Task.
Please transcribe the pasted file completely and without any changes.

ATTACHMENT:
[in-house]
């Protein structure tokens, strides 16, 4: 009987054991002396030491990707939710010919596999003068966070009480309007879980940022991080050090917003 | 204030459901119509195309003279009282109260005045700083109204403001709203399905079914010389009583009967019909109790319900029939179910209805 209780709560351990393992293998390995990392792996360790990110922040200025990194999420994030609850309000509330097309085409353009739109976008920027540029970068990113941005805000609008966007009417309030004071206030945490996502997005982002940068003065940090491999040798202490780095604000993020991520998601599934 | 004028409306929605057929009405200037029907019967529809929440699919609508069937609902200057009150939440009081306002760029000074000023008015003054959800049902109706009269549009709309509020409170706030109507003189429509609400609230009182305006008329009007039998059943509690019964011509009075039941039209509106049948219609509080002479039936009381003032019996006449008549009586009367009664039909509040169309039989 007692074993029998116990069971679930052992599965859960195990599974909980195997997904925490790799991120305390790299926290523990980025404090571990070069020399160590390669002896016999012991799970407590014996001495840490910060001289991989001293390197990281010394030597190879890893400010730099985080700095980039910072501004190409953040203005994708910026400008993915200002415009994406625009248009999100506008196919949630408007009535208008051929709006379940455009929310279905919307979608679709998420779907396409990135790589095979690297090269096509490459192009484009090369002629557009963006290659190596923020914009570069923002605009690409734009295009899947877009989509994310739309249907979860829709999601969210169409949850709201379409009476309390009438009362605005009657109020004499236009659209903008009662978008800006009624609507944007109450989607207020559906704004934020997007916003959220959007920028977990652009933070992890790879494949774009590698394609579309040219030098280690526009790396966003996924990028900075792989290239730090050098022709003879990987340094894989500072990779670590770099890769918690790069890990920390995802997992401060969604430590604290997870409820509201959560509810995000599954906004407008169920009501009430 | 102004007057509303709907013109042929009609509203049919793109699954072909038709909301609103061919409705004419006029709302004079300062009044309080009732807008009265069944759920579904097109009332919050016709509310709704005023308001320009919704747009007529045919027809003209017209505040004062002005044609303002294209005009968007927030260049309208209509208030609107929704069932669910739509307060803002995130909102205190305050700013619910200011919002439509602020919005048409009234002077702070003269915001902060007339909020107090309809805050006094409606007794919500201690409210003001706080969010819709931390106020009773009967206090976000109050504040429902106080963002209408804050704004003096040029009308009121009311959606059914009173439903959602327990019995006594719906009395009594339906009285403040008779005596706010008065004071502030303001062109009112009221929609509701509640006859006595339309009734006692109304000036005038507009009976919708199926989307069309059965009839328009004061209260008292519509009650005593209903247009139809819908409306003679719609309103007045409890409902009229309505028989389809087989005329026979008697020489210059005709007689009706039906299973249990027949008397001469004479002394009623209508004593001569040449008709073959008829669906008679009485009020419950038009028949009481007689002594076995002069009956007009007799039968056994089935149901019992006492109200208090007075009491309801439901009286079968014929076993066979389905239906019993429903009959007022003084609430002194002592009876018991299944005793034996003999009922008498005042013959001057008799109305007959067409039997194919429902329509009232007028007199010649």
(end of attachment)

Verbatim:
[in-house]
């Protein structure tokens, strides 16, 4: 009987054991002396030491990707939710010919596999003068966070009480309007879980940022991080050090917003 | 204030459901119509195309003279009282109260005045700083109204403001709203399905079914010389009583009967019909109790319900029939179910209805 209780709560351990393992293998390995990392792996360790990110922040200025990194999420994030609850309000509330097309085409353009739109976008920027540029970068990113941005805000609008966007009417309030004071206030945490996502997005982002940068003065940090491999040798202490780095604000993020991520998601599934 | 004028409306929605057929009405200037029907019967529809929440699919609508069937609902200057009150939440009081306002760029000074000023008015003054959800049902109706009269549009709309509020409170706030109507003189429509609400609230009182305006008329009007039998059943509690019964011509009075039941039209509106049948219609509080002479039936009381003032019996006449008549009586009367009664039909509040169309039989 007692074993029998116990069971679930052992599965859960195990599974909980195997997904925490790799991120305390790299926290523990980025404090571990070069020399160590390669002896016999012991799970407590014996001495840490910060001289991989001293390197990281010394030597190879890893400010730099985080700095980039910072501004190409953040203005994708910026400008993915200002415009994406625009248009999100506008196919949630408007009535208008051929709006379940455009929310279905919307979608679709998420779907396409990135790589095979690297090269096509490459192009484009090369002629557009963006290659190596923020914009570069923002605009690409734009295009899947877009989509994310739309249907979860829709999601969210169409949850709201379409009476309390009438009362605005009657109020004499236009659209903008009662978008800006009624609507944007109450989607207020559906704004934020997007916003959220959007920028977990652009933070992890790879494949774009590698394609579309040219030098280690526009790396966003996924990028900075792989290239730090050098022709003879990987340094894989500072990779670590770099890769918690790069890990920390995802997992401060969604430590604290997870409820509201959560509810995000599954906004407008169920009501009430 | 102004007057509303709907013109042929009609509203049919793109699954072909038709909301609103061919409705004419006029709302004079300062009044309080009732807008009265069944759920579904097109009332919050016709509310709704005023308001320009919704747009007529045919027809003209017209505040004062002005044609303002294209005009968007927030260049309208209509208030609107929704069932669910739509307060803002995130909102205190305050700013619910200011919002439509602020919005048409009234002077702070003269915001902060007339909020107090309809805050006094409606007794919500201690409210003001706080969010819709931390106020009773009967206090976000109050504040429902106080963002209408804050704004003096040029009308009121009311959606059914009173439903959602327990019995006594719906009395009594339906009285403040008779005596706010008065004071502030303001062109009112009221929609509701509640006859006595339309009734006692109304000036005038507009009976919708199926989307069309059965009839328009004061209260008292519509009650005593209903247009139809819908409306003679719609309103007045409890409902009229309505028989389809087989005329026979008697020489210059005709007689009706039906299973249990027949008397001469004479002394009623209508004593001569040449008709073959008829669906008679009485009020419950038009028949009481007689002594076995002069009956007009007799039968056994089935149901019992006492109200208090007075009491309801439901009286079968014929076993066979389905239906019993429903009959007022003084609430002194002592009876018991299944005793034996003999009922008498005042013959001057008799109305007959067409039997194919429902329509009232007028007199010649």